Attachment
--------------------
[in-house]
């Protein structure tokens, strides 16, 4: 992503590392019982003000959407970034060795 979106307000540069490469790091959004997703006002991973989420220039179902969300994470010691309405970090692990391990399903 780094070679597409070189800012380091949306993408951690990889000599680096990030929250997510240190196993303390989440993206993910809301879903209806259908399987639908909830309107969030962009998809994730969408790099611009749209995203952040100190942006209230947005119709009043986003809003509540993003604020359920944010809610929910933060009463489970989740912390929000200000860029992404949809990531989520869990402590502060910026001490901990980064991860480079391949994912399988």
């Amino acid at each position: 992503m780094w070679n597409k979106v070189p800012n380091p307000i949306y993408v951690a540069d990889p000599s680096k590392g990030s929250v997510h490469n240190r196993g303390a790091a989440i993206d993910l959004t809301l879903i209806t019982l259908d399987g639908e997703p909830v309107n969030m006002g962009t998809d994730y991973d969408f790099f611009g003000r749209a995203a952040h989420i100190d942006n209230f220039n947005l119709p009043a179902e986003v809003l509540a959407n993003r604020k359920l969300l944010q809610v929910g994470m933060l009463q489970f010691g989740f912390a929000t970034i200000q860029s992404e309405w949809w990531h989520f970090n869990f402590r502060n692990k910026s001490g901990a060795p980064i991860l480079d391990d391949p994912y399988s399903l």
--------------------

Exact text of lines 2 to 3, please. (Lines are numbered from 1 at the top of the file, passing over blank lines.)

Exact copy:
């Protein structure tokens, strides 16, 4: 992503590392019982003000959407970034060795 979106307000540069490469790091959004997703006002991973989420220039179902969300994470010691309405970090692990391990399903 780094070679597409070189800012380091949306993408951690990889000599680096990030929250997510240190196993303390989440993206993910809301879903209806259908399987639908909830309107969030962009998809994730969408790099611009749209995203952040100190942006209230947005119709009043986003809003509540993003604020359920944010809610929910933060009463489970989740912390929000200000860029992404949809990531989520869990402590502060910026001490901990980064991860480079391949994912399988």
């Amino acid at each position: 992503m780094w070679n597409k979106v070189p800012n380091p307000i949306y993408v951690a540069d990889p000599s680096k590392g990030s929250v997510h490469n240190r196993g303390a790091a989440i993206d993910l959004t809301l879903i209806t019982l259908d399987g639908e997703p909830v309107n969030m006002g962009t998809d994730y991973d969408f790099f611009g003000r749209a995203a952040h989420i100190d942006n209230f220039n947005l119709p009043a179902e986003v809003l509540a959407n993003r604020k359920l969300l944010q809610v929910g994470m933060l009463q489970f010691g989740f912390a929000t970034i200000q860029s992404e309405w949809w990531h989520f970090n869990f402590r502060n692990k910026s001490g901990a060795p980064i991860l480079d391990d391949p994912y399988s399903l």